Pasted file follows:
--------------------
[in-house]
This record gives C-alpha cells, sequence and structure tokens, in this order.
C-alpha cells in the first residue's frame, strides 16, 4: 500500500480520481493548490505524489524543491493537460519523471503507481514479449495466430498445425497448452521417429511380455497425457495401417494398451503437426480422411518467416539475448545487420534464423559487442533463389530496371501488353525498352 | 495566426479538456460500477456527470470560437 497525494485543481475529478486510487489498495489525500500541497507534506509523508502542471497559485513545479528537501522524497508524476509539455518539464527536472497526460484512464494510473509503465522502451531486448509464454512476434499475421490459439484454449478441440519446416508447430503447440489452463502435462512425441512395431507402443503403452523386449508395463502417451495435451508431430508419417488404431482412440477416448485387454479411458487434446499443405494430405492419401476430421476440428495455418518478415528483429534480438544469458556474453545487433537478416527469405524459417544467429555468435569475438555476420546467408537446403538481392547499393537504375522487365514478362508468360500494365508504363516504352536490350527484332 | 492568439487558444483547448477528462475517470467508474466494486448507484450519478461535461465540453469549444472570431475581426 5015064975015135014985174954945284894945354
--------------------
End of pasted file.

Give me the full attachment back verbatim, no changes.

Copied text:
[in-house]
This record gives C-alpha cells, sequence and structure tokens, in this order.
C-alpha cells in the first residue's frame, strides 16, 4: 500500500480520481493548490505524489524543491493537460519523471503507481514479449495466430498445425497448452521417429511380455497425457495401417494398451503437426480422411518467416539475448545487420534464423559487442533463389530496371501488353525498352 | 495566426479538456460500477456527470470560437 497525494485543481475529478486510487489498495489525500500541497507534506509523508502542471497559485513545479528537501522524497508524476509539455518539464527536472497526460484512464494510473509503465522502451531486448509464454512476434499475421490459439484454449478441440519446416508447430503447440489452463502435462512425441512395431507402443503403452523386449508395463502417451495435451508431430508419417488404431482412440477416448485387454479411458487434446499443405494430405492419401476430421476440428495455418518478415528483429534480438544469458556474453545487433537478416527469405524459417544467429555468435569475438555476420546467408537446403538481392547499393537504375522487365514478362508468360500494365508504363516504352536490350527484332 | 492568439487558444483547448477528462475517470467508474466494486448507484450519478461535461465540453469549444472570431475581426 5015064975015135014985174954945284894945354